Mouth Guard Not Helping TMJ: What Are Your Other Options?

Are you one of those people who thought that wearing a mouthguard can help with your TMJ (Temporomandibular Joint) disorder?

Have you tried using one, but it didn’t seem to improve your condition at all? I’ve got news for you – you’re not alone. Despite being a common treatment for TMJ, not all mouthguards are created equal. Some types may even exacerbate the problem, causing further discomfort and pain.

In this article, we’ll take a closer look at why your mouthguard might not be helping with your TMJ, and what other treatments you can explore to get relief.

1. Introduction to TMJ and night guards

Temporomandibular Joint Disorder (TMJ) can cause pain, discomfort, and limited mobility in the jaw. Night guards are a common solution for those suffering from TMJ due to grinding or clenching. However, according to Functional Performance Physical Therapy, night guards do not address the underlying issue causing TMJ pain. Night guards mainly prevent enamel wear and do not prevent grinding or clenching. In some cases, night guards can even increase muscle activity and worsen TMJ pain.

Moreover, TMJ pain is often caused by a displaced disc between the condyle and temporal bone. Night guards do not assist in placing the disc in the correct position. Some night guards also have uneven contact, leading to uneven muscle activation and more grinding and clenching. Over-the-counter night guards are especially problematic as they are difficult to fit properly, leading to misaligned bites and further TMJ problems in the future.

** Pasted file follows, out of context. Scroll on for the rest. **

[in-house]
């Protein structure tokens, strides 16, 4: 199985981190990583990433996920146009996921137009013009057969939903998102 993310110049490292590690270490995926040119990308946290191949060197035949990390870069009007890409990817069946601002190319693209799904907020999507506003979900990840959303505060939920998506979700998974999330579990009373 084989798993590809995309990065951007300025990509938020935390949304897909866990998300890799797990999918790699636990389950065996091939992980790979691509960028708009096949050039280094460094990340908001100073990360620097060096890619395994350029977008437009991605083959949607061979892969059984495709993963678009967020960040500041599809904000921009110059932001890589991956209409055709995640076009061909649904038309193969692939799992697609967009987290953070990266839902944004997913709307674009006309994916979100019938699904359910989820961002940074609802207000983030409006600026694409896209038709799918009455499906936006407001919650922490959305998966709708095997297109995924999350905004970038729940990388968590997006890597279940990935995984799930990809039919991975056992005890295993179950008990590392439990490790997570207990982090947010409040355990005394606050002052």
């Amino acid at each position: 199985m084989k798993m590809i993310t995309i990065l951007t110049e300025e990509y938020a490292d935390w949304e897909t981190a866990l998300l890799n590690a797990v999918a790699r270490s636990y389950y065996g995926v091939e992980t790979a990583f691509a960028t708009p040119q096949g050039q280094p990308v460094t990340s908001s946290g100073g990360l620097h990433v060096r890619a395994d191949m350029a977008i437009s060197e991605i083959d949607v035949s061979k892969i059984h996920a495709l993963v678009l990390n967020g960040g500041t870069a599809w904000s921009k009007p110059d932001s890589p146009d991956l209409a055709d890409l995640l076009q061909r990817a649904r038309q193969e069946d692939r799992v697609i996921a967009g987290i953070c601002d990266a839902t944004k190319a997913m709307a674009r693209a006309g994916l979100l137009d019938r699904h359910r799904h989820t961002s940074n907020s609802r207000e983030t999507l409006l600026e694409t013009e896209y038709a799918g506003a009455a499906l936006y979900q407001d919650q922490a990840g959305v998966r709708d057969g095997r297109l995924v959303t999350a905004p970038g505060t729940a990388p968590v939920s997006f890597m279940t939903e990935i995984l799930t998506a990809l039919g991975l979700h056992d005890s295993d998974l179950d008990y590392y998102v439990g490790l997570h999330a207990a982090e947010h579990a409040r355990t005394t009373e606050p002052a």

While some patients have custom night guards made by their general dentists, these are made primarily to address morning jaw soreness, sensitive teeth, or excessive wear on teeth and are not designed to treat the jaw joint itself. TMJ orthotics, on the other hand, are designed specifically to treat the jaw joint and change the position of the jaw joint to mitigate muscle pain or unlock a stuck jaw.

In conclusion, if a night guard does not improve TMJ symptoms, it is likely not the right solution for the problem. Patients with ongoing TMJ pain should consider consulting a professional who specializes in TMJ treatment to address the root cause of the problem and find lasting solutions.

2. Night guards do not address the root of TMJ pain

The nightguard is commonly used to treat TMJ disorders, but some patients are finding that they do not address the root of their pain. In fact, according to dentists at Park Ave Dental, the most common and effective treatment for TMJ disorders is a dental night guard, which can realign the jaw while a patient sleeps. However, the custom-fitted night guard must be ordered through a dentist, as regular mouth guards will not keep the jaw in the correct position.

Patients who already have a night guard may find that it does not help with their TMJ symptoms, as these guards are typically designed to address tooth-related issues – not joint problems. Custom night guards are made to fit the teeth precisely, with a smooth biting surface that is adjusted to fit an individual’s unique bite. Non-custom night guards, which are bought in stores and softened in hot water to fit over the teeth, are not designed to help a joint problem.

TMJ orthotics, on the other hand, are specifically designed to treat the jaw joint, allowing the position of the joint to be changed at the back end of the jaw to relieve pain or unlock a stuck jaw. If a patient’s existing night guard was made to relieve pain but is not helping or is making things worse, this may be a sign that the underlying condition is more complex than a night guard can treat.

In conclusion, while night guards can be effective in treating some TMJ disorders, they may not address the root of all TMJ pain and could even make symptoms worse if not appropriately fitted. Patients should seek the advice of a dentist to determine the best TMJ treatment plan tailored to their individual needs.